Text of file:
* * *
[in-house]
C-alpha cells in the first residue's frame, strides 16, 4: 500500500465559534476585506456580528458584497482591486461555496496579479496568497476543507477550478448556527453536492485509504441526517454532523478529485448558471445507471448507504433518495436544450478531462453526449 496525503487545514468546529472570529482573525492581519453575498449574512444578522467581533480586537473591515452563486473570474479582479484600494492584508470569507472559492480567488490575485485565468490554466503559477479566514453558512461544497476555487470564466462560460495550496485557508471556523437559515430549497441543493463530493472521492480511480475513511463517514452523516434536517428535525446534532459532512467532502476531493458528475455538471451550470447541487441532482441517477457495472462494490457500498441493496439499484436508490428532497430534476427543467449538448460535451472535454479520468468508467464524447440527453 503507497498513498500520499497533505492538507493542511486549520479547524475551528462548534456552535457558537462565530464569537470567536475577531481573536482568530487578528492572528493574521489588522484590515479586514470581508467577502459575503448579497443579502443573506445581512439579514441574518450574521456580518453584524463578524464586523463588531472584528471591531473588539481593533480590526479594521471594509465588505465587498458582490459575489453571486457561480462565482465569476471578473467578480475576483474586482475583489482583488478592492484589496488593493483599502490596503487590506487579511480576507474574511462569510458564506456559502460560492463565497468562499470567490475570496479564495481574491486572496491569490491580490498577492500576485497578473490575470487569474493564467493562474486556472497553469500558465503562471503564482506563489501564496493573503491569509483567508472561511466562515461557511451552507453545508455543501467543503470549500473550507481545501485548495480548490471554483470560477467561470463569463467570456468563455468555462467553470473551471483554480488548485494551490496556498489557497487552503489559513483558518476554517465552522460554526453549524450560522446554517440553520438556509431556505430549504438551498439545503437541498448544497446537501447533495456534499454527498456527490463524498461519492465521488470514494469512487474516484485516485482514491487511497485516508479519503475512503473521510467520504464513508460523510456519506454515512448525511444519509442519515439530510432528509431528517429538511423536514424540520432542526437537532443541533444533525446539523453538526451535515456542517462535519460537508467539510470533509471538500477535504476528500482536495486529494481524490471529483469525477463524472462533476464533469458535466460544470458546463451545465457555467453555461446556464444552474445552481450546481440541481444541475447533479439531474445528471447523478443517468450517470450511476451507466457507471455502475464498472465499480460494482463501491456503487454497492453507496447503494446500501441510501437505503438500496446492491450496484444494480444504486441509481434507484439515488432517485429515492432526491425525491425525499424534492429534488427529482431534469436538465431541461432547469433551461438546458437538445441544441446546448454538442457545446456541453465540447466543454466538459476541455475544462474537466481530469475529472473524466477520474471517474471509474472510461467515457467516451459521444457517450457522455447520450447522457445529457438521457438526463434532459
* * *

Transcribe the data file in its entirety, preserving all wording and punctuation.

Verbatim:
[in-house]
C-alpha cells in the first residue's frame, strides 16, 4: 500500500465559534476585506456580528458584497482591486461555496496579479496568497476543507477550478448556527453536492485509504441526517454532523478529485448558471445507471448507504433518495436544450478531462453526449 496525503487545514468546529472570529482573525492581519453575498449574512444578522467581533480586537473591515452563486473570474479582479484600494492584508470569507472559492480567488490575485485565468490554466503559477479566514453558512461544497476555487470564466462560460495550496485557508471556523437559515430549497441543493463530493472521492480511480475513511463517514452523516434536517428535525446534532459532512467532502476531493458528475455538471451550470447541487441532482441517477457495472462494490457500498441493496439499484436508490428532497430534476427543467449538448460535451472535454479520468468508467464524447440527453 503507497498513498500520499497533505492538507493542511486549520479547524475551528462548534456552535457558537462565530464569537470567536475577531481573536482568530487578528492572528493574521489588522484590515479586514470581508467577502459575503448579497443579502443573506445581512439579514441574518450574521456580518453584524463578524464586523463588531472584528471591531473588539481593533480590526479594521471594509465588505465587498458582490459575489453571486457561480462565482465569476471578473467578480475576483474586482475583489482583488478592492484589496488593493483599502490596503487590506487579511480576507474574511462569510458564506456559502460560492463565497468562499470567490475570496479564495481574491486572496491569490491580490498577492500576485497578473490575470487569474493564467493562474486556472497553469500558465503562471503564482506563489501564496493573503491569509483567508472561511466562515461557511451552507453545508455543501467543503470549500473550507481545501485548495480548490471554483470560477467561470463569463467570456468563455468555462467553470473551471483554480488548485494551490496556498489557497487552503489559513483558518476554517465552522460554526453549524450560522446554517440553520438556509431556505430549504438551498439545503437541498448544497446537501447533495456534499454527498456527490463524498461519492465521488470514494469512487474516484485516485482514491487511497485516508479519503475512503473521510467520504464513508460523510456519506454515512448525511444519509442519515439530510432528509431528517429538511423536514424540520432542526437537532443541533444533525446539523453538526451535515456542517462535519460537508467539510470533509471538500477535504476528500482536495486529494481524490471529483469525477463524472462533476464533469458535466460544470458546463451545465457555467453555461446556464444552474445552481450546481440541481444541475447533479439531474445528471447523478443517468450517470450511476451507466457507471455502475464498472465499480460494482463501491456503487454497492453507496447503494446500501441510501437505503438500496446492491450496484444494480444504486441509481434507484439515488432517485429515492432526491425525491425525499424534492429534488427529482431534469436538465431541461432547469433551461438546458437538445441544441446546448454538442457545446456541453465540447466543454466538459476541455475544462474537466481530469475529472473524466477520474471517474471509474472510461467515457467516451459521444457517450457522455447520450447522457445529457438521457438526463434532459